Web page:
words, we mention rain but do not pray for it.  Consider the situation
in Second Temple times.  The pilgrims from Babylon finished their
affairs in Eretz Yisrael and set out for their homes after the Succot
holiday.  To start praying for rain would not be right - how would the
pilgrims negotiate the paths if rain washed them out?  By the 7th of
Marcheshvan the pilgrims would have been outside Eretz Yisrael on their
way back to Babylon - so we in Israel pray "ten tal oomatar leevracha"
from that date (as fixed by our lunar calendar).  But for the pilgrims
from Babylon, they still had a long way to go.  It was decided that the
Jews in the Galut would start to pray for rain (as opposed to mentioning
rain) 60 days after the Autumn equinox (as determined by the calendar
based on the sun) when they would be arriving home.  60 days after the
Autumn equinox is about November 21 - but the Rabbis used the Julian
calendar, the most correct calendar at that time.  Converting November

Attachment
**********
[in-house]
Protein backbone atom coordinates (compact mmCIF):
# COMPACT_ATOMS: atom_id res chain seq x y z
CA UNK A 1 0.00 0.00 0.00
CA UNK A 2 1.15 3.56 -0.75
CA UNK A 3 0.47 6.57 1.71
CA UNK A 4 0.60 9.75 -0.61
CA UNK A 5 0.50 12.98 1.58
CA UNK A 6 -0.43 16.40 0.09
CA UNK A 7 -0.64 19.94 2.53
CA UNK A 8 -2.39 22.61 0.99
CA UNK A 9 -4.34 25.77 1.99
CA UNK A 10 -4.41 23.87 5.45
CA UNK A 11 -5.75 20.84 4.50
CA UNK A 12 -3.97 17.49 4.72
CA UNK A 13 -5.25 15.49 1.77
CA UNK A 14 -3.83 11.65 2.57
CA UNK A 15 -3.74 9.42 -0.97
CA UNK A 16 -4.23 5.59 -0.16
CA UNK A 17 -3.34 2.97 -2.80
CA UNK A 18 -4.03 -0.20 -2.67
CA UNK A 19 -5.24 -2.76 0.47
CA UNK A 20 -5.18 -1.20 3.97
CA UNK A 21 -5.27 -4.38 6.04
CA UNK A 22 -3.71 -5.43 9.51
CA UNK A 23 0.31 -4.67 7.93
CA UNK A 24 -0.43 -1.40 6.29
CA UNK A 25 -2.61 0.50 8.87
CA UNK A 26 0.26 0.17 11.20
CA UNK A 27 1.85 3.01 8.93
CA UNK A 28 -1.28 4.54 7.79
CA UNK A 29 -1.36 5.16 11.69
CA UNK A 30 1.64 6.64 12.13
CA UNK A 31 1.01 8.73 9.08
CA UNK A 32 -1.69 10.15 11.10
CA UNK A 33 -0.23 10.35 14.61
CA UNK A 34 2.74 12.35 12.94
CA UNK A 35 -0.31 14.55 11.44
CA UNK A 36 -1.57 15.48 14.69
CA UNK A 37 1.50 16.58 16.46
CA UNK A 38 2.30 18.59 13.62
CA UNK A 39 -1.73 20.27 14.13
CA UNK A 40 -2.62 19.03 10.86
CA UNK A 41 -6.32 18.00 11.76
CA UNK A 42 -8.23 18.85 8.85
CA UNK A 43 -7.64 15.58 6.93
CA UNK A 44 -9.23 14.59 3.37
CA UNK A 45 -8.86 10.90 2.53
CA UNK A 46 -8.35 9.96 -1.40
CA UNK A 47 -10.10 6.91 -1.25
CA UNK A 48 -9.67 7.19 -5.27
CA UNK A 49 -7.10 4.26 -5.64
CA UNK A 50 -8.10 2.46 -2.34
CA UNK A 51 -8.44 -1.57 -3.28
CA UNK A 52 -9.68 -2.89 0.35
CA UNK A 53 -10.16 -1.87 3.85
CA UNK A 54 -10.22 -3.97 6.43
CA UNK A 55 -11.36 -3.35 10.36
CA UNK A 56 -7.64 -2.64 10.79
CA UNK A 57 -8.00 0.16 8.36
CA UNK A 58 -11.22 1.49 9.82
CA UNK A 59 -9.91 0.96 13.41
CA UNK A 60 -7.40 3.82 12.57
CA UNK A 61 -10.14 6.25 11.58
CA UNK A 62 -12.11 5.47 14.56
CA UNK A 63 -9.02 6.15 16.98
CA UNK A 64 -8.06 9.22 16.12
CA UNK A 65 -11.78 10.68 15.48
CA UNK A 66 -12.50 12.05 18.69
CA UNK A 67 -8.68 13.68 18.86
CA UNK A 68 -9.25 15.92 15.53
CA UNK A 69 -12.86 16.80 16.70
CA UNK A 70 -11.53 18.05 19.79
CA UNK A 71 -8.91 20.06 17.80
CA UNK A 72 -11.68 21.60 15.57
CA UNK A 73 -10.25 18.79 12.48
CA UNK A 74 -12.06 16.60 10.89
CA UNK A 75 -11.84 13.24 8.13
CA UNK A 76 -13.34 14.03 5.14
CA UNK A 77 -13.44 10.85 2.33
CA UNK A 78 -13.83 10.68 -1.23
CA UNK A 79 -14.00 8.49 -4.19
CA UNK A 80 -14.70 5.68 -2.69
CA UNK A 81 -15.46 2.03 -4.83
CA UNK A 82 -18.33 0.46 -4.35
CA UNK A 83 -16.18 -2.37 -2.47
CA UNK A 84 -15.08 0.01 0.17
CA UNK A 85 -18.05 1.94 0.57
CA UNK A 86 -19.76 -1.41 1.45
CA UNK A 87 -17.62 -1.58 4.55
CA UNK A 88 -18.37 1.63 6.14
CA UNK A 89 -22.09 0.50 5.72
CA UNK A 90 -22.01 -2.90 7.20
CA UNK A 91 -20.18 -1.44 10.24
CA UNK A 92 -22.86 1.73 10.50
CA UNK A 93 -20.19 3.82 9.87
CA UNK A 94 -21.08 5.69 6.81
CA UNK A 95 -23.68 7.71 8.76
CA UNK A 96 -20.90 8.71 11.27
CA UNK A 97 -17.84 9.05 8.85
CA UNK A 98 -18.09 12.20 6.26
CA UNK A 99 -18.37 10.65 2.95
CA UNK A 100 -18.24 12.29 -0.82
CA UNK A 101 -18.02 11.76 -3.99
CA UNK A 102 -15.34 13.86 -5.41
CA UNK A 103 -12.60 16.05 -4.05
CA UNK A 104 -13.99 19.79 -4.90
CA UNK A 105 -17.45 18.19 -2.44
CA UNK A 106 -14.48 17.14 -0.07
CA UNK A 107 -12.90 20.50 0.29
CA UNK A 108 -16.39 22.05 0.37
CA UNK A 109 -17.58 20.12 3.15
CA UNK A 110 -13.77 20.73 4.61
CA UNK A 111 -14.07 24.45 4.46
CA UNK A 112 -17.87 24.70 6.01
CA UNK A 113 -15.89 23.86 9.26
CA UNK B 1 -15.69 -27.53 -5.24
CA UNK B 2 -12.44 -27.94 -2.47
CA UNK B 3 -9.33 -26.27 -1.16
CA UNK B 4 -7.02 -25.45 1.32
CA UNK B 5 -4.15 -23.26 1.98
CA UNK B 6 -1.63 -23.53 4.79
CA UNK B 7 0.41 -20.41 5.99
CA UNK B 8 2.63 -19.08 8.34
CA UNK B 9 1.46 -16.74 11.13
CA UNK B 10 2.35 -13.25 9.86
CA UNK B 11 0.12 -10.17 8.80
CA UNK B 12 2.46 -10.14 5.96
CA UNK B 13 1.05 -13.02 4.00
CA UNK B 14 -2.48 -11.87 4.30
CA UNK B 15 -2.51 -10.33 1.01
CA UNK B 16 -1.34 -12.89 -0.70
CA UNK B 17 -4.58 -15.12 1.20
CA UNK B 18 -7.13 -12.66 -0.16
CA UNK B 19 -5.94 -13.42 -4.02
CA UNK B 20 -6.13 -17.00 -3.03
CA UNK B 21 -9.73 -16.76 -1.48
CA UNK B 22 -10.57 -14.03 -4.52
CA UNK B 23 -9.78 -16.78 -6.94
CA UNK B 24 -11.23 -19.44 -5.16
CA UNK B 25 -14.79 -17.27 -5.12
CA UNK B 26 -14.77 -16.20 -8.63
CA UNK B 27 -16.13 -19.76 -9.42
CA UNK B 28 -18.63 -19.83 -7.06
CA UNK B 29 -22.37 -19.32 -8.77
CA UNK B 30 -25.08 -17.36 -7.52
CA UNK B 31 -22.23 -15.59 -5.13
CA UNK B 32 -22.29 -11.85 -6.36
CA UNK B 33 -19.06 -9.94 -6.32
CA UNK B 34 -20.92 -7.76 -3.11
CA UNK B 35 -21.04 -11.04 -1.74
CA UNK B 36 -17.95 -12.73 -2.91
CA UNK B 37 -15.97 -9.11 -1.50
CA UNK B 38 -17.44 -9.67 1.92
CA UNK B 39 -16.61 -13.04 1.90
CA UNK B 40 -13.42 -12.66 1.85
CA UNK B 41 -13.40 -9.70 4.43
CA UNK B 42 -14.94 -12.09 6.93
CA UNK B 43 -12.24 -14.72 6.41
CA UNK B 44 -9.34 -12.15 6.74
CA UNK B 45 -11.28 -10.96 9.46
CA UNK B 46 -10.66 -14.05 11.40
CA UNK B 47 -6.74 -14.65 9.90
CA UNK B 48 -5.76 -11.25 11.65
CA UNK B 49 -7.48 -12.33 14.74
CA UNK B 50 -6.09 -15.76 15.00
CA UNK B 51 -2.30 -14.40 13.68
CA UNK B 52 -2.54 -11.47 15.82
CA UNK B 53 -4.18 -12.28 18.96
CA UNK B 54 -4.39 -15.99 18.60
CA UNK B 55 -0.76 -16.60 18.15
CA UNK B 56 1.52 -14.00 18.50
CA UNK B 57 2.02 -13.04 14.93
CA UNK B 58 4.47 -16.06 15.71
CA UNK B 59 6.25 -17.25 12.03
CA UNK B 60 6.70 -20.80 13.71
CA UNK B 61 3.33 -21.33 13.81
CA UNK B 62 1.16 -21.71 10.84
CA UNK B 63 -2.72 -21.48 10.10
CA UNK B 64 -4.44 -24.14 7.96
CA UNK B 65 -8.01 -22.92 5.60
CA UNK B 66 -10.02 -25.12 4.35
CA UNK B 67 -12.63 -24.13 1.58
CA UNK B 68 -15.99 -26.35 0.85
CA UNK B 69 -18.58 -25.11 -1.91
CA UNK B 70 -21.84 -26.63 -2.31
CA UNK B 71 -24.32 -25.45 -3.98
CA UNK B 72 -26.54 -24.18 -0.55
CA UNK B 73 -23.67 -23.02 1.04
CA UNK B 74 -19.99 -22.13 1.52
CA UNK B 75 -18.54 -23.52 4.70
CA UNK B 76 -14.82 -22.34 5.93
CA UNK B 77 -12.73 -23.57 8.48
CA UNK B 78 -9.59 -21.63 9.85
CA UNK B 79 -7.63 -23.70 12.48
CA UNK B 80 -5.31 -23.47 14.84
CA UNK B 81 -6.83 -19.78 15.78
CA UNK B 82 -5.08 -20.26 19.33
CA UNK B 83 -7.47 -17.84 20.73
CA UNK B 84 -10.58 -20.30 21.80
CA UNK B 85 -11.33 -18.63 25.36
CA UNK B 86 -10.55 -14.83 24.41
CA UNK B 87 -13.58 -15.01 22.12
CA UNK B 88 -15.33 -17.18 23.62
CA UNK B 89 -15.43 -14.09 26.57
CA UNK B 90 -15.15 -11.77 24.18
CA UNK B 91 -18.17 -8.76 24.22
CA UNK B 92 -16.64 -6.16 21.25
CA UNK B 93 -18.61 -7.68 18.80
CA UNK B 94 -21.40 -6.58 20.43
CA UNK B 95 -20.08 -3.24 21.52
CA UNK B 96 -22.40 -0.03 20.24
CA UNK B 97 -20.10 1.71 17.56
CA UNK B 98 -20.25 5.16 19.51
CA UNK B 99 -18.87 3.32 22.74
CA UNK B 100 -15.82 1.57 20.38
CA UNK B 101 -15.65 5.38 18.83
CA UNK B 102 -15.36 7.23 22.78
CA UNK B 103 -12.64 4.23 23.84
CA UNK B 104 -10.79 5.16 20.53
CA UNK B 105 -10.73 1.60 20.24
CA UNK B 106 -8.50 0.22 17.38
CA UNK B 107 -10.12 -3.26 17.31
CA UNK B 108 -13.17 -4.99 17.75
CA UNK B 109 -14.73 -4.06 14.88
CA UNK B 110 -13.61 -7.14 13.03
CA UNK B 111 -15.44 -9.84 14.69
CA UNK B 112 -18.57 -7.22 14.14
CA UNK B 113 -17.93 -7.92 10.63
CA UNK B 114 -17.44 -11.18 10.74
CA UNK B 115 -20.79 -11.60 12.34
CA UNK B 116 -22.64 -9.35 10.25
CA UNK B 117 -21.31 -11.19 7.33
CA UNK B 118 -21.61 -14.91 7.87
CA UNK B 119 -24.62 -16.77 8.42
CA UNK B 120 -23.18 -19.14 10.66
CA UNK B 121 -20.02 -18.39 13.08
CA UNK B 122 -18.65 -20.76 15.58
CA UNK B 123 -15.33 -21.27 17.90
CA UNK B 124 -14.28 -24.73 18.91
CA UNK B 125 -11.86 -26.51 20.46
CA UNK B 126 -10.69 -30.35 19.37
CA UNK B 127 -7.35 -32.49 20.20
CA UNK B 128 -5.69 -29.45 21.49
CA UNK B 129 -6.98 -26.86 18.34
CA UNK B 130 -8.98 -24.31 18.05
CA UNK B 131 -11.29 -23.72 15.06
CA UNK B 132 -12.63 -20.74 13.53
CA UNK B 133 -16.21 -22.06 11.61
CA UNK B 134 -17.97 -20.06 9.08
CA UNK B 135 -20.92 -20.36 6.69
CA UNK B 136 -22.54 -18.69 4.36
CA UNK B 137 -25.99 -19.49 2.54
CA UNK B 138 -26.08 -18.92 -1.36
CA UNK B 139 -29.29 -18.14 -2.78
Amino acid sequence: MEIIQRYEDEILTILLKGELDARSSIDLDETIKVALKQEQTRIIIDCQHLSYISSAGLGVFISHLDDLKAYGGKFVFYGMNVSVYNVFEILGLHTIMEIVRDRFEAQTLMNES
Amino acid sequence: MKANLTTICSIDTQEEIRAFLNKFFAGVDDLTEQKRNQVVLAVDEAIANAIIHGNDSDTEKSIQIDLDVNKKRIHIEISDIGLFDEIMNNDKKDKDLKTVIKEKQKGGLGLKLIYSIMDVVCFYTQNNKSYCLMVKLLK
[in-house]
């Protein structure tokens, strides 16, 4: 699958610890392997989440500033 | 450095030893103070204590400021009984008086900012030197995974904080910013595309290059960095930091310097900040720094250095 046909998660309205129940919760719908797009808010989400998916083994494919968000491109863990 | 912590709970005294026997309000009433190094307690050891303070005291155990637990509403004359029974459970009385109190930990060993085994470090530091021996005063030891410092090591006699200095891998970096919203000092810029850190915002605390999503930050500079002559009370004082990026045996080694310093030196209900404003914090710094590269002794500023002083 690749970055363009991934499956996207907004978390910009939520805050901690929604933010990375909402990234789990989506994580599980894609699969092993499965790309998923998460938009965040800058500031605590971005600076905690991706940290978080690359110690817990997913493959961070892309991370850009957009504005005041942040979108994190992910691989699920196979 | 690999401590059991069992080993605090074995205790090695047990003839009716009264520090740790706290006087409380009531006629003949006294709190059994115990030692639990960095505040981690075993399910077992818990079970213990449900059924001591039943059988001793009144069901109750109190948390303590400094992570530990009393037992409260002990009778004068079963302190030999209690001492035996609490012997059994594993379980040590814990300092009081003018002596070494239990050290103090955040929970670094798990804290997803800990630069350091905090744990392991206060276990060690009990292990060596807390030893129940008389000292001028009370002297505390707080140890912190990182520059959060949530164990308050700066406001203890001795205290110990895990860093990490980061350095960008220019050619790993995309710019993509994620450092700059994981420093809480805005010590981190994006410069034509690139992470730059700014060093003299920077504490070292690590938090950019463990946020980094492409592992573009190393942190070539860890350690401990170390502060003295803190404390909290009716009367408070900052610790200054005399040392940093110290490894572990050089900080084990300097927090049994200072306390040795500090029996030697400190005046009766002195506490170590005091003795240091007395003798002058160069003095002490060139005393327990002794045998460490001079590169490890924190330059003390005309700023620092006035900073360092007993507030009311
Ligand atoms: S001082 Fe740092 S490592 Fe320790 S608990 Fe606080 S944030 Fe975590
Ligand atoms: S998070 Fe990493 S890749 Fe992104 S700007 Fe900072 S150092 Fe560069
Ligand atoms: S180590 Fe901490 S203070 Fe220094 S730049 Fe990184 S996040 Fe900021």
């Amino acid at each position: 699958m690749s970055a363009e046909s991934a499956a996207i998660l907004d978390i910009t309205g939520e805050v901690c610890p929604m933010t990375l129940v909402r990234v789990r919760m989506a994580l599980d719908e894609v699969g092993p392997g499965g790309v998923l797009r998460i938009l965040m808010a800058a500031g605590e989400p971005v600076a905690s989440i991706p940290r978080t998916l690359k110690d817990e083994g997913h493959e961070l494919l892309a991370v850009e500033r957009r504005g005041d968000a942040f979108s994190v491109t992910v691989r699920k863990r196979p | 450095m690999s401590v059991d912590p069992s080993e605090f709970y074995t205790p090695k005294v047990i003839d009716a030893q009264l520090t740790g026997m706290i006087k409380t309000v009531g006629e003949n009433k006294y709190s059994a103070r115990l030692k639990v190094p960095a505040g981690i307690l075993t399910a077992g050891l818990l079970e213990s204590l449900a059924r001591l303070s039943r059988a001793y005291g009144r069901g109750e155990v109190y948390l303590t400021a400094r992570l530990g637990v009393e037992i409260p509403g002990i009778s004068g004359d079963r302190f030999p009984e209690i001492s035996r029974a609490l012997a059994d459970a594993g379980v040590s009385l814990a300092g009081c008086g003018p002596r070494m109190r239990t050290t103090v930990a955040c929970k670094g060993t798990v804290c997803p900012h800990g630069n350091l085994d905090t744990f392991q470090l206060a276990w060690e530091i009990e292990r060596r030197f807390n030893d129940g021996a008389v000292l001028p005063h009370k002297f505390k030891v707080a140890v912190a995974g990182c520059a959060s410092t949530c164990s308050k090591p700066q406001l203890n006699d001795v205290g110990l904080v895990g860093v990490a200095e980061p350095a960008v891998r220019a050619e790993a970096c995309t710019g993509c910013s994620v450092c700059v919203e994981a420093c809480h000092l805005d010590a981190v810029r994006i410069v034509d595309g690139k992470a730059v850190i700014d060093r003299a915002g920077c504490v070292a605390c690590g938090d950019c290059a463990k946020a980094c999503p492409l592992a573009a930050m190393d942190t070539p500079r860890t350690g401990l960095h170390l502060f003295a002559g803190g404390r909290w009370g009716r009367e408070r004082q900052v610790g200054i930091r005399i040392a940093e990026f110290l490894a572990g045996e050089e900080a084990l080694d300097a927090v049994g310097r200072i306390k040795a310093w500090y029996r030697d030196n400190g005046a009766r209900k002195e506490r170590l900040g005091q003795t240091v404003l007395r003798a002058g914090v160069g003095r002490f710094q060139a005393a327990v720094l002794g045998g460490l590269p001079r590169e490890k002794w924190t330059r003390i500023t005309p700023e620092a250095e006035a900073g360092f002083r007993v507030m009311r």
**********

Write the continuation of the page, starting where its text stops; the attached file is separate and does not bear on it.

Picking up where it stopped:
21 to the Gregorian calendar would give the December 5 date.

Now I have a question - since we know that the Julian calendar is
incorrect and the Gregorian calendar is accurate, why don't the Jews in
the Galut begin praying for rain 60 days after the Autumn equinox which
is about November 21?

Zvi Greenberg
Eilat, Israel
reply to: <harold.greenberg@...>

From: Sam Gamoran <Sgamoran@...>
Date: Mon, 16 Jul 2001 12:03:55 +0300
Subject: RE: Vsen Tal Umatar

Tekufat Tishrei (lit. the period of [the month of] Tishrei) is the
autumnal equinox when day and night are equal - Sept. 21 or 22.  The
rainy season in Bavel begins 60 days later so the custom in the diaspora
became to start saying Tal u'matar at this time because this is when the
rain would occur where the people lived.  In Israel the rainy season
begins after Sukkot but we wait two weeks for the olei regel (Sukkot
holiday pilgrims) to return home from Jerusalem hopefully without
getting drenched.

In the 15th (or was it 16th) century when Pope Gregory adjusted the
calendar for slippage in the calculation of solar leap years (Gregorian
vs. Julian calendars), 15 days were skipped to correct for the error
that had occured over the years.  Thus November 21/22 became December
4/5.  Even though this is meteorologically wrong, somehow this shift
became permanent.

Interestingly, I think this is the only event in halacha tied to the
solar calendar.  Can anybody mention something else?  (Well you could
argue that the entire calendar is tied to the sun in the 19 year cycle
but I mean on an annual basis).

Sam Gamoran

From: Zev Sero <Zev@...>
Date: Mon, 16 Jul 2001 16:45:46 -0400